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Unexpected use of GPRS data with UK T-Mobile SIM card

Posted on 2010-11-14
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Last Modified: 2012-06-27
I have a G1 Dev phone with original setup purchased from Google in Summer 2009.

In germany I just used it with a Vodaphone SIM card without any credit so that the phone would boot and let me access WiFi and apps on the phone. This was to avoid signing up for any 3G data services.
For telephone calls I just used my old reliable, very unsmart Nokia.

Back in the UK, I put my UK T-Mobile Sim card in the G1 phone and used it for phone calls as well. In some ways it not as good at basic telephoning as my old Nokia.

What I have noticed is that my PAYG credit declines steeply - £5 / day for very few calls & texts. I later noticed that I was accessesing data services when not connected to WiFi. The UK card must support data.
In the settings I have disabled data services, told it to use 2G to save battery and generally tried to turn off all data access except voice calls & WiFi. I can't seem to turn off data services without also turning off WiFi.

Q1 Is there a way to do this?

Q2 Where can I find the OS version? I expected to find something like "Android 1.5" under About Phone but instead find a Model Number, Firmware version, Baseband version, Kernel version, Build number, none of which include "1.5"

The closest is
Build number: dream_devphone-userdebug 1.0 UNLOCKED 116222 te3st-keys
Kernel version:  2.6.25-01843-gfea26b0

Q3 Will this G1 phone support Android 2.2 ( and later versions), within the capabilities of the h/w, if I install it on the phone?
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Question by:memyselfi
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Frosty555 earned 500 total points
ID: 34130713
I can't tell you much about Android, but I can go on a bit of a rant about T-Mobile UK...

T-Mobile will charge you for "pay as you go data" on a daily basis - capped at couple of pounds a day - if you use data while local in the UK on one of their sim cards. This applies for iphones / blackberries / regular phones using WAP browsing.

They offer a few different kinds of of "boosters" which you can add to your contract in order to get data on your phone. You get the booster by texting a "code" to a 4 digit number on your phone. The money is deducted from your balance and you get the benefits of the booster for a duration of time depending on the booster.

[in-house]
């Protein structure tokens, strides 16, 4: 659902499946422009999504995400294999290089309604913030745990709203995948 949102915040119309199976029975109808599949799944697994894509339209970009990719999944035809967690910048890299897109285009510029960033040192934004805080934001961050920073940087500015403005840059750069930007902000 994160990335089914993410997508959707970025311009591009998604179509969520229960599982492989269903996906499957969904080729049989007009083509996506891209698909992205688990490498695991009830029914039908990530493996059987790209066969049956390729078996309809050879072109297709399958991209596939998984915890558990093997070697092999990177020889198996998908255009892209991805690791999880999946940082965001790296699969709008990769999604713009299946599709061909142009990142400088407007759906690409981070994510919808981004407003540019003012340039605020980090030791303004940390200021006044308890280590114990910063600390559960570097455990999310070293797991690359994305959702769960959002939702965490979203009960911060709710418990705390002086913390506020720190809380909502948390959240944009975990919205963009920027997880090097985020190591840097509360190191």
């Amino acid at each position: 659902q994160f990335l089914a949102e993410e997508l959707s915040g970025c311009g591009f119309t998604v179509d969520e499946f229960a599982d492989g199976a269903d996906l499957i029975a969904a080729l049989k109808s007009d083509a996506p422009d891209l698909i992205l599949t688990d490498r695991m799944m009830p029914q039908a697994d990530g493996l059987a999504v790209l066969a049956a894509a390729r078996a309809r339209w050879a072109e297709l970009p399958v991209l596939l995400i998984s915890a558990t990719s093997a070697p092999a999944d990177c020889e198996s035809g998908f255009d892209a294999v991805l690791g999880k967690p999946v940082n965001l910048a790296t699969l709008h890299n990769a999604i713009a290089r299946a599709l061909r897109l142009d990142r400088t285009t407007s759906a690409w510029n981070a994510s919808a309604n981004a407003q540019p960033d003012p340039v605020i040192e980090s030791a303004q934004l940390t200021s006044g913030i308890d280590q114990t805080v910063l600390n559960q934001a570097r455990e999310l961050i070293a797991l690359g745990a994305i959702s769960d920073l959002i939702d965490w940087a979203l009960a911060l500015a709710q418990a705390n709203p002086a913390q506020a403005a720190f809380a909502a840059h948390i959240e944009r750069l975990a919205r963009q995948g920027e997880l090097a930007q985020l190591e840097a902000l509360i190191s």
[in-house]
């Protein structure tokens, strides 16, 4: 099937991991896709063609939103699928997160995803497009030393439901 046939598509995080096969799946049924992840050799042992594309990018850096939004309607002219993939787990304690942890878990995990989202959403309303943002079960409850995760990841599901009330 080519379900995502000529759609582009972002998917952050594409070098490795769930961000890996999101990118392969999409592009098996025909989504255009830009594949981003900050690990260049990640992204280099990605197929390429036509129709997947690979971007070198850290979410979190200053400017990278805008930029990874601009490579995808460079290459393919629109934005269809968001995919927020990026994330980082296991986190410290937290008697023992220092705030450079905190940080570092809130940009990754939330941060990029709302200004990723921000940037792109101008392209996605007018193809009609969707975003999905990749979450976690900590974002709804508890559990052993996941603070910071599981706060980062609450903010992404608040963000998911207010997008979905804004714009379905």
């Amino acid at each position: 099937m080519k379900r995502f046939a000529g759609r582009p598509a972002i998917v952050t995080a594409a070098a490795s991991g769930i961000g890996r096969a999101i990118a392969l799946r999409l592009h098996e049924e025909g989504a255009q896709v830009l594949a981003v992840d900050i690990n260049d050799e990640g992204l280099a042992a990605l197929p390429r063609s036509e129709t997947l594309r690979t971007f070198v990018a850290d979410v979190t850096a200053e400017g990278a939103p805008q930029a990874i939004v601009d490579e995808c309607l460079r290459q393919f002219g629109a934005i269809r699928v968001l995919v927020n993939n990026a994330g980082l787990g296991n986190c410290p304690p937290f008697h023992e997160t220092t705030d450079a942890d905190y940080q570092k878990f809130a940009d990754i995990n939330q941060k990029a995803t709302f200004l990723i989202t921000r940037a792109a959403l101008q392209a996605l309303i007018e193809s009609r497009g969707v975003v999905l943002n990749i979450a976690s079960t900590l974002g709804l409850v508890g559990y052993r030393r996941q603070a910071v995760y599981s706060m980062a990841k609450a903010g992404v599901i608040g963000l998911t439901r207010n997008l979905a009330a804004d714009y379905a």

Unfortunately, T-Mobile has changed how these boosters work and what message you have to text where for what rate so many times that nobody - including the staff in the t-mobile store - really know what is current and what works and what doesn't. This is compounded by the fact that the boosters are not properly documented in any clear way on T-Mobile's website. Furthermore, the "old" boosters - which are either bad deals, or plain don't work properly -  are grandfathered, and DO activate / take your money if you try to use them. So if you get "old" information from somebody in the store or from the internet, you can be charged for a service that only half works.

To be perfectly honest, I don't think it's worth the headache. I was with T-Mobile from July through to October this year and found the 3G data to be terrible, and found signal converage and call quality to be appalling. Many areas in London did not have reliable 3G coverage, and most frustratingly, a 5-10 minute call in a 5-bar signal coverage area at any given time I found had about a 25% chance of getting dropped at some point during the duration of the call.

Tell you the truth, I'd just ditch T-Mobile entirely and go with O2. They seem to have better coverage and a better understanding of their own plans - even if they are a bit more expensive.
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by:Frosty555
ID: 34130725
^^^^ I know that doesn't really solve your problem, but if you are using an Android phone, you really should have a data plan on your phone that works.

Some OSs (blackberries definitely, not sure about Android), are designed to seamlessly switch between Wifi and 3G. The idea being when you enter a Wifi area, it connects to the wifi, and routes all data through it's APN, giving you a seamless connection to the internet regardless of which method you use to connect. The benefit to this is that you can move in and out of Wifi coverage without losing your current connections to various game/mail/web servers. The downside is it means you do need to have your phone radio active to use Wifi - they aren't totally separate.

iPhones are capable of using Wifi only, but Blackberries are not. I suspect Androids may work similar to the way blackberries do.
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Author Comment

by:memyselfi
ID: 34132338
I never know how long I will stay in a country. In Germany a contract for data services is at least 2 years. I'm soon going to India where I hope to find an amenable contract.

THe Dev phone allows me to mess about with a smartphone without having a contract - although it still requires a simm card.
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Author Comment

by:memyselfi
ID: 34182983
A friend showed me that his iPhone could disconnect data services.
T-Mobile burnt thru 14 GBP in 3 days. AFAIK by downloading refreshed browser page images that I didn't need to see while away from a wifi connection. I got a booster text offering 5 days internet for x. Wasn't clear if this included dta services.
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Author Closing Comment

by:memyselfi
ID: 34182992
not really a solution as there doesn't seem to be one, but useful anyway
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